The Lion's Roar

From Darkroom to Classroom: Mrs. Savidge

Jessica Rech '16, Staff Writer

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It was her father’s darkroom that first brought Mrs. Savidge into the world of photography. It lay close in the basement of her childhood home, and soon became a favorite spot within the house. She began working in the darkroom with her father as soon as she was old enough, delighted to help in the developing and printing process and learn how to become as fine a photographer as her father.

Growing up in a household full of the influences from her artist and musician parents, Mrs. Savidge naturally followed in her family’s footsteps. As well as finding a passion in photography, Mrs. Savidge also has a love for singing and playing instruments. She quickly found inspiration for her art when she studied painting restoration in Florence, Italy for two consecutive summers in the 1990s. She studied at the Studio Arts Center International (SACI), which took her all over Europe, everything from Portugal, to Poland, to Spain, and even to North Africa. “The great thing about Europe,” she said, “is if you backpack or just hop on a train, you can go to another country.” Each country is a whole new place, with a new culture, and “there’s such a rich history of art; and it’s everywhere.” And when one can go from country to country so easily, it can be “really eye opening how different cultures are.” In the U.S., where one can only go from state to state, “you just can’t get that here.”

Mrs. Savidge attended Moore College of Art and Design planning to make a career out of the love she has had for photography for most of her life. However, the art certification program at Moore did not begin until the year after Mrs. Savidge’s sophomore year. Instead, she tried teaching, wondering if sharing her love for photography would be something that interested her. The decision was apparently just what she needed, for she is now in her seventeenth year teaching film photography at Cherry Hill West. “After my student teaching was over,” said Mrs. Savidge, “I actually decided to choose the field; because I ended up loving it…and having a passion for something and wanting to share it.”

Mrs. Savidge realizes that it is now unique to have a wet darkroom in a high school, and that Cherry Hill West is very fortunate to have one. In 2015, it is obvious that film photography is becoming a dying breed. Today, most people have a camera right in their cell phones. In a way, anyone can be a photographer; just snap a shot of one’s cell phone and upload it to the Internet. She believes that “we don’t want [film photography] to become a lost artform.” She also finds true value in film photography. Digital photography does have importance and benefits, but “I think a lot of it is hand printing,” Mrs. Savidge said. “I mean obviously it’s having an eye and printing something, but you’re capturing a moment.” Digital photography may follow the same steps, but “actually trying to make works of art- getting your hands involved – is creating something completely original, where on an computer you just hit print.” She hopes that her students will be able to take this away from her class and gain a sort of real world experience that will set them apart from other photographers.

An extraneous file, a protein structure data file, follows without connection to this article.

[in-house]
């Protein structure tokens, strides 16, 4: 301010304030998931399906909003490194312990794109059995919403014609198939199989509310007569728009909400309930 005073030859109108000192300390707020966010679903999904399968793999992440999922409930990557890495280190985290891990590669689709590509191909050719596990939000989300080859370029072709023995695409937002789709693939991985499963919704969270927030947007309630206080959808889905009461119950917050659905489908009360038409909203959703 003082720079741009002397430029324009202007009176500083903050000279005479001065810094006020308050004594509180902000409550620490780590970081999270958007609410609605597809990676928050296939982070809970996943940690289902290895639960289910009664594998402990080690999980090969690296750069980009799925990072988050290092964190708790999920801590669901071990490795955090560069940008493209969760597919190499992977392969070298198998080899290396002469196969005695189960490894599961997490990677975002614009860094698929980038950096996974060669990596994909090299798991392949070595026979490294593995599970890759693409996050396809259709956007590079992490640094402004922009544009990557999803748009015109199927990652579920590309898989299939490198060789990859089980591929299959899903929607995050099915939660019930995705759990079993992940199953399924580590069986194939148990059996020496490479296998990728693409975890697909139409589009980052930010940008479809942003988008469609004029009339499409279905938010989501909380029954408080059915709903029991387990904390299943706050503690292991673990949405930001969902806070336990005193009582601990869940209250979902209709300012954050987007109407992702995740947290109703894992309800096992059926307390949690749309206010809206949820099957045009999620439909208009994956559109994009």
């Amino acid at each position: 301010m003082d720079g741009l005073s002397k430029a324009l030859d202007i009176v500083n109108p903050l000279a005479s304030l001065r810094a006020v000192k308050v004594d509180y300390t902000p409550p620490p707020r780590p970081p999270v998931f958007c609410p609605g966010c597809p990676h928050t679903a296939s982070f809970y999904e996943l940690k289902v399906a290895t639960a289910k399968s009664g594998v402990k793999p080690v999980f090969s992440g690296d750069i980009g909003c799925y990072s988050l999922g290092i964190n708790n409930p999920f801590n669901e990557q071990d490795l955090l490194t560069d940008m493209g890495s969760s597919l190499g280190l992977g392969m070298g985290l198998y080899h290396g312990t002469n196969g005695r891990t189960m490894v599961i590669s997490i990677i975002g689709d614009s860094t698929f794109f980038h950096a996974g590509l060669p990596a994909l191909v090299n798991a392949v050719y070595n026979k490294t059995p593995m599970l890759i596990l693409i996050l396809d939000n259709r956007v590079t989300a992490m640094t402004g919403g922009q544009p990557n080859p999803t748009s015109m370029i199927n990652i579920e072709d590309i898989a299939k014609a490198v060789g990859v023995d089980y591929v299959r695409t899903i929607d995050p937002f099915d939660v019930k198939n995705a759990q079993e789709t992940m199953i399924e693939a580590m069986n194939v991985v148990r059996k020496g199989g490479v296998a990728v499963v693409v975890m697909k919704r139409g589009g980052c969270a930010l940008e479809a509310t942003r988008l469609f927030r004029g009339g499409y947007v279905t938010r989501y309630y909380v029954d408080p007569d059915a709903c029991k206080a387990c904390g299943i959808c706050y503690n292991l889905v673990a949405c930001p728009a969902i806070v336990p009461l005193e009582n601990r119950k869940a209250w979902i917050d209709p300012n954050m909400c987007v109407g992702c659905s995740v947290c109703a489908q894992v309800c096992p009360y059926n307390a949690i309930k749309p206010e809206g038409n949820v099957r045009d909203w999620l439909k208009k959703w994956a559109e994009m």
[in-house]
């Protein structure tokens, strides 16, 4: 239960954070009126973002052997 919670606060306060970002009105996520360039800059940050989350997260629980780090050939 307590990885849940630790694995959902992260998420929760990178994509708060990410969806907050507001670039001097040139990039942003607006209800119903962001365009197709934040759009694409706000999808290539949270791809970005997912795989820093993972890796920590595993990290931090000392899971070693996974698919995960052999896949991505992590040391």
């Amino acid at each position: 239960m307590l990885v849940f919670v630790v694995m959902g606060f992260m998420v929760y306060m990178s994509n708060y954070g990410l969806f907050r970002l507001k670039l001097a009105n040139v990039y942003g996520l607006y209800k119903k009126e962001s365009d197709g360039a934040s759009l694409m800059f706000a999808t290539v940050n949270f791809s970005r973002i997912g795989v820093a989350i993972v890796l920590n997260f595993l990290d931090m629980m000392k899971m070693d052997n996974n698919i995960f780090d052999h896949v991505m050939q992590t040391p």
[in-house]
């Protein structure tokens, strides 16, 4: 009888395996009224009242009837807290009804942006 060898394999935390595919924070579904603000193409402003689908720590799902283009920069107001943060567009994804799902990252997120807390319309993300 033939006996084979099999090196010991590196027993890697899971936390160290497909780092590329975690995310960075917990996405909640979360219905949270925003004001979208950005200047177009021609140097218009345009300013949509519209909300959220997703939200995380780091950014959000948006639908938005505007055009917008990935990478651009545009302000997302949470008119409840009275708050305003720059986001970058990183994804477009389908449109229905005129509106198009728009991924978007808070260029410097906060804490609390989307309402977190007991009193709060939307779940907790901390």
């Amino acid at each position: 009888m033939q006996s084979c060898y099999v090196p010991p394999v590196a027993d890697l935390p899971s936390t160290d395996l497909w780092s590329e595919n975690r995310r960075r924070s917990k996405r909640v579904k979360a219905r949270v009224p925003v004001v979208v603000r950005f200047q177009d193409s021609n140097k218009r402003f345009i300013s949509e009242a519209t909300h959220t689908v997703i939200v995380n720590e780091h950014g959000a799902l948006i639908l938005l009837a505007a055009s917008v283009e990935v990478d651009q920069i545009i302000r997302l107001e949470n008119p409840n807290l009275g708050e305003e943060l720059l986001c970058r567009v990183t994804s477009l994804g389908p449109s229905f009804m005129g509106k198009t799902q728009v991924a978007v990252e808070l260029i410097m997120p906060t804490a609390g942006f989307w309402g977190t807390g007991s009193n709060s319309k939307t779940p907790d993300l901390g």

However, photography is more than the printing process. “It is capturing the soul,” said Mrs. Savidge. She realizes that “there is a fine line between what is art and what is not in photography,” but she believes that photography is “capturing a moment and being able to relay that moment” through one’s own originality.

Now married and a mother of two, Mrs. Savidge feels as though she and her husband are passing down the artful legacies they grew up with to their children. Her daughter, at ten years old, has already taken an interest in photography, especially in DSLR’s and the underwater camera they own. Both her daughter and son also have shown great interest in music and dance; her daughter in the school’s choral and band groups, and her son already a marvelous dancer. These interests were something that Mrs. Savidge expected her children to have, for music and art “is a huge a huge part of [her and her husband’s] lives, so [they] expected it to be a part of their lives, too.”

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From Darkroom to Classroom: Mrs. Savidge